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Hoffmann, R. A wiki for the life sciences where authorship matters. Nature Genetics (2008)

Phospholipase C I and II brain isozymes: immunohistochemical localization in neuronal systems in rat brain.

Two distinct inositol phospholipid-specific phospholipase C (PLC; phosphatidylcholine phosphatidohydrolase, EC isozymes, PLC-I and PLC-II, have been purified and characterized from bovine brain. Monoclonal antibodies that distinguish between these isozymes are used in the present study to map isozyme distribution in the rat brain with immunohistochemical techniques. Both isozymes are localized in neurons, and, whereas PLC-II is rather ubiquitous--being expressed in most neurons, PLC-I is restricted in its distribution. The strongest immunoreactive labeling for PLC-I is in the neurons of the striatum, which provide inputs to the globus pallidus and substantia nigra, where terminals are also densely labeled. The neuronal targets of these terminals in the globus pallidus and substantia nigra do not express PLC-I immunoreactivity, but they do display PLC-II immunoreactivity. PLC-I immunoreactivity is also particularly well pronounced in the pyramidal cells of the hippocampus and, to a lesser extent, in the granule cells of the dentate gyrus. In the thalamus, PLC-I is localized to neurons in the reticular thalamic nucleus, in the medial subdivision of the mediodorsal thalamic nucleus, and in the anteromedial thalamic nucleus. Other areas displaying PLC-I immunoreactive neurons include the dorsal lateral septal nucleus and the basolateral amygdala. The expression of at least one or more forms of PLC in most neurons of the brain suggests that this enzyme may be part of a common system of signal transduction used universally by all neurons. However, the differential expression of PLC isozymes suggests further that certain neurotransmitter and receptor interactions may differ in the forms of the PLC enzyme used for signal transduction.[1]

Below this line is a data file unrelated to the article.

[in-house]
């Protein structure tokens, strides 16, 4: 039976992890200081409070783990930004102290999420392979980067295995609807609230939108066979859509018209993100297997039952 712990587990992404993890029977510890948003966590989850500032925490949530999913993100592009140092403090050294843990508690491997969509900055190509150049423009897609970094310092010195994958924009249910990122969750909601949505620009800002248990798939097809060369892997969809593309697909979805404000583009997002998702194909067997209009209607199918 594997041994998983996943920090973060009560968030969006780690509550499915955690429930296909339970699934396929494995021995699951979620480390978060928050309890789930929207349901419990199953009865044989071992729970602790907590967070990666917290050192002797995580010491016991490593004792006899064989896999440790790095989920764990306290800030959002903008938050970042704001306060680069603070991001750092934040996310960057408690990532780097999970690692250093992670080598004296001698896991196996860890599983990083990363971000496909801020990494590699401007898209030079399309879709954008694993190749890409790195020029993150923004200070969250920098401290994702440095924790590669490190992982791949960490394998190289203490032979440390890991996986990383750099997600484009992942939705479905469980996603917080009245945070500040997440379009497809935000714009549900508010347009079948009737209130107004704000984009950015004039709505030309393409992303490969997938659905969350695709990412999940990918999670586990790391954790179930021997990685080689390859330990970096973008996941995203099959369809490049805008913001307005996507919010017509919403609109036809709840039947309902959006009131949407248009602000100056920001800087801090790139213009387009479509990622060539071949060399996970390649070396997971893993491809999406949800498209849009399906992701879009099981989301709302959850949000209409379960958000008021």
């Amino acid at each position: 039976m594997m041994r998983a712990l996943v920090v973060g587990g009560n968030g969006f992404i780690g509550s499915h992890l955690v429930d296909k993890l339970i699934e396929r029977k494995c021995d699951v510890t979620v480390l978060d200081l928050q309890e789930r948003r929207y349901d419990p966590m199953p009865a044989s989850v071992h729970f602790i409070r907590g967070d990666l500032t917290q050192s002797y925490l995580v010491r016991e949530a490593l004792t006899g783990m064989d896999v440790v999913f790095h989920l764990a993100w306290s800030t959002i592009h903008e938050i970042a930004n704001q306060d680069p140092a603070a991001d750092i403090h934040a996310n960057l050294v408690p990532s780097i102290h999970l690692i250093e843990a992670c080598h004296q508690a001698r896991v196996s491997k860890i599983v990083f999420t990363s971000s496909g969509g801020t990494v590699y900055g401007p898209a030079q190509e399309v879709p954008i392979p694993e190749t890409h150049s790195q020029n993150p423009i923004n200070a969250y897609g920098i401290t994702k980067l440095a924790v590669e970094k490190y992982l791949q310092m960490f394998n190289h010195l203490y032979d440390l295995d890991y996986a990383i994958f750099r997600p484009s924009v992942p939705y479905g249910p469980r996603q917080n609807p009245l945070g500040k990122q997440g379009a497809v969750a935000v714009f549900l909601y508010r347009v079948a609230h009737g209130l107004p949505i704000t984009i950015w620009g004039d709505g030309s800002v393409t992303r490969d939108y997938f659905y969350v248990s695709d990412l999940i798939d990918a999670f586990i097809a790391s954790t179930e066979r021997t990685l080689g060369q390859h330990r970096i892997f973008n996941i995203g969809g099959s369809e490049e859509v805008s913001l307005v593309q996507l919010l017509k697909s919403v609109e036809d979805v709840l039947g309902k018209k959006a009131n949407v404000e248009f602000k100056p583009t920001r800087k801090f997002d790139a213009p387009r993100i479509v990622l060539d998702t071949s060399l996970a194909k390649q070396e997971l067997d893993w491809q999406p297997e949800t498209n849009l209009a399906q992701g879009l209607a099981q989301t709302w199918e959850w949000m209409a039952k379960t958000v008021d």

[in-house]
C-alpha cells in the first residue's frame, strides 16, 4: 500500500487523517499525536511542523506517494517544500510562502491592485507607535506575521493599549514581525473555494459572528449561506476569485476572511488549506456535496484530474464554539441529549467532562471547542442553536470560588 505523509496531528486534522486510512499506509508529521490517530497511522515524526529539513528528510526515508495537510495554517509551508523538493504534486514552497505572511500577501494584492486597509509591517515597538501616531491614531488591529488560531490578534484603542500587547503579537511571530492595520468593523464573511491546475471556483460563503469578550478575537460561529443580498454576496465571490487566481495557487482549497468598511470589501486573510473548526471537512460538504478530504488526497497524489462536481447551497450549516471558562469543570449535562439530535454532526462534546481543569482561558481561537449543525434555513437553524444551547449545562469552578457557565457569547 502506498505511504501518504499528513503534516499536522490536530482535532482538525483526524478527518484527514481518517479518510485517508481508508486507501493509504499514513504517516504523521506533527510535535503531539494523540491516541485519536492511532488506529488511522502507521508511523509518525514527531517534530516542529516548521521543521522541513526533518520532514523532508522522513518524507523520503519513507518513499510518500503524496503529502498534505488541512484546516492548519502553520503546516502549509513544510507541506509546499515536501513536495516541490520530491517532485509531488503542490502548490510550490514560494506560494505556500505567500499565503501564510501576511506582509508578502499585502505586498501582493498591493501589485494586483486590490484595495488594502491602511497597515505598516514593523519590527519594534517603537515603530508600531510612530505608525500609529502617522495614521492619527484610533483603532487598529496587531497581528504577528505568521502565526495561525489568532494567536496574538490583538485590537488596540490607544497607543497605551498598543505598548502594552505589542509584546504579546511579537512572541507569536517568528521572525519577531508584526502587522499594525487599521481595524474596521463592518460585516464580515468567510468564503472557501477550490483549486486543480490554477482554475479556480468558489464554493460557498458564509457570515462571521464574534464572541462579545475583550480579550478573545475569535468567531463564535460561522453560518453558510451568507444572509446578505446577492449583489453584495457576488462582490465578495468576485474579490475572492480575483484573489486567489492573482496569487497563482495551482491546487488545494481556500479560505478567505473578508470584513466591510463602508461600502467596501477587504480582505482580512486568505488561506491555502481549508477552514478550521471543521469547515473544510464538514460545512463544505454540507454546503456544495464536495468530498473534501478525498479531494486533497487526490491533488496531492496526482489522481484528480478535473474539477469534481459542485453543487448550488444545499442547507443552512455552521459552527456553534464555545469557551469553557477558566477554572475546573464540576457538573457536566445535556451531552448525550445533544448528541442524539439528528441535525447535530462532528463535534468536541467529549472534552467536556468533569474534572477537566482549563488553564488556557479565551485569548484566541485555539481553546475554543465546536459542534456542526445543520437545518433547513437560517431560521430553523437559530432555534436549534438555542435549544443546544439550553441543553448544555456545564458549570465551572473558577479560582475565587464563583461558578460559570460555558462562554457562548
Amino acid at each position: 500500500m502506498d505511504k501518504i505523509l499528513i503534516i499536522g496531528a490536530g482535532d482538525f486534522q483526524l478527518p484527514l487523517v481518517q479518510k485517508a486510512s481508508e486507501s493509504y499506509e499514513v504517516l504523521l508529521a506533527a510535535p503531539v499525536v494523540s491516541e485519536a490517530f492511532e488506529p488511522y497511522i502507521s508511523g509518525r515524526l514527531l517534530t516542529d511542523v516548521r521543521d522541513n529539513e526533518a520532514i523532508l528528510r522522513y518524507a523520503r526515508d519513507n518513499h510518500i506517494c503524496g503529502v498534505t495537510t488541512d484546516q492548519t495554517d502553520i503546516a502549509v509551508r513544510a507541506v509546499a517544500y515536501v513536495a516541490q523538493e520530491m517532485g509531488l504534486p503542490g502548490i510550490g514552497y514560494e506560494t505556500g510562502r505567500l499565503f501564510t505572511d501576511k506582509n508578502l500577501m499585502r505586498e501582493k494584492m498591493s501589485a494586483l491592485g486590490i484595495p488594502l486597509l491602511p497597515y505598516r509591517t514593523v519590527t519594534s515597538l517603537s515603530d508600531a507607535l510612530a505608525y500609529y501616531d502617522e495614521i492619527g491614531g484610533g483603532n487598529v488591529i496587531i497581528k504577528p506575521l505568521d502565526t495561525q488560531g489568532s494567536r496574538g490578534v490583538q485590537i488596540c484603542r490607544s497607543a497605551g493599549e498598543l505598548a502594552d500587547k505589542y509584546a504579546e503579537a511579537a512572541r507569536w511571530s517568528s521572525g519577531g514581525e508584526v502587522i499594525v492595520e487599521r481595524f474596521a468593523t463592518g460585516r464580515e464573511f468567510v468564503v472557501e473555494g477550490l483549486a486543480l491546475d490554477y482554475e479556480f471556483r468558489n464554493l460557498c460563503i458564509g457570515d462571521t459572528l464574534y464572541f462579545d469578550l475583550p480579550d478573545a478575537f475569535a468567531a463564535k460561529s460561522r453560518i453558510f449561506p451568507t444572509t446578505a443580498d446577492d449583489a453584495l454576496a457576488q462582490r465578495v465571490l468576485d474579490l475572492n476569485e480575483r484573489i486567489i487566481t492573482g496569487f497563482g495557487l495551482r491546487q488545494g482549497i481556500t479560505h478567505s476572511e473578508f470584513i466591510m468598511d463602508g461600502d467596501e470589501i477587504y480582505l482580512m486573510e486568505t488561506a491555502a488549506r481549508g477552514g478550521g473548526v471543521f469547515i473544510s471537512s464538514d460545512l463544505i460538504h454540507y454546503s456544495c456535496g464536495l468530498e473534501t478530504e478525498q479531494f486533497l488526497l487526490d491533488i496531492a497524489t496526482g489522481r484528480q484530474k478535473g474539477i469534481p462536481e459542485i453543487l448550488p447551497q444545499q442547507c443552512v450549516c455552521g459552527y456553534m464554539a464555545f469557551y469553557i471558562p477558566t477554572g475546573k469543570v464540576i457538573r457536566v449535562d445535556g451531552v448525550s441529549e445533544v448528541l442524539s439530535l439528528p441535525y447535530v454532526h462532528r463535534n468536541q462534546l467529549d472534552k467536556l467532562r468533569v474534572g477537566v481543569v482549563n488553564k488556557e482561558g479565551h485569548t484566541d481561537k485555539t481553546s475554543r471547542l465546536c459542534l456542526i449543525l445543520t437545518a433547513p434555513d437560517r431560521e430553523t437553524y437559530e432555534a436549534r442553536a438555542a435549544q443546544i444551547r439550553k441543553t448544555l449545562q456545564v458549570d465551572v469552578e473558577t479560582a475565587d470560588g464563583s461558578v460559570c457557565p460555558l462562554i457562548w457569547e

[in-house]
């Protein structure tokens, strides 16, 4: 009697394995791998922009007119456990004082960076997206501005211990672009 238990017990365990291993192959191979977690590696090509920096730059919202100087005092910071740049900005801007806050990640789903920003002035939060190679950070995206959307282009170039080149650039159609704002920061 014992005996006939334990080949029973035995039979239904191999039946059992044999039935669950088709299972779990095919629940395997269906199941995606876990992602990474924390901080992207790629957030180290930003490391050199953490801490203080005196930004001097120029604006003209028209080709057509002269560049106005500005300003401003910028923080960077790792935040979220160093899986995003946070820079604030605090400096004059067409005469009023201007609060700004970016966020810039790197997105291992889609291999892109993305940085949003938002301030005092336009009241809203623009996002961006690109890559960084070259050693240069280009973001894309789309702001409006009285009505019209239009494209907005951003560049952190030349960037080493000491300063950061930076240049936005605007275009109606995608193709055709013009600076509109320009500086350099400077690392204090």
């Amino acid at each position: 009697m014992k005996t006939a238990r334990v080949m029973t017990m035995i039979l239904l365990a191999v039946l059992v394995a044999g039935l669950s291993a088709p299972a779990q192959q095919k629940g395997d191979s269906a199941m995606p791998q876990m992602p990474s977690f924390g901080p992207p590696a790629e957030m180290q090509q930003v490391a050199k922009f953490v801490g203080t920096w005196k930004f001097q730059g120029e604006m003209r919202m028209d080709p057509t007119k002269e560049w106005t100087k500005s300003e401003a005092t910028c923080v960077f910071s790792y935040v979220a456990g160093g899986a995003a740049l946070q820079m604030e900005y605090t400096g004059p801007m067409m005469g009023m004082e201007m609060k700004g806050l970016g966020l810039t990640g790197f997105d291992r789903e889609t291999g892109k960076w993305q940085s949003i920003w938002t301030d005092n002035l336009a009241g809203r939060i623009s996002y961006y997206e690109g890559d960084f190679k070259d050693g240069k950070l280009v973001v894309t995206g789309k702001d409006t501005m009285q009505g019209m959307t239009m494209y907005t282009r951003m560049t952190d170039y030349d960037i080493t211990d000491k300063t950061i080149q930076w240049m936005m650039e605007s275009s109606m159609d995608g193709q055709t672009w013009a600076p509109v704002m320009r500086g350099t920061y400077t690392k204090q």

1. Phospholipase C I and II brain isozymes: immunohistochemical localization in neuronal systems in rat brain. Gerfen, C.R., Choi, W.C., Suh, P.G., Rhee, S.G. Proc. Natl. Acad. Sci. U.S.A. (1988) [Pubmed]
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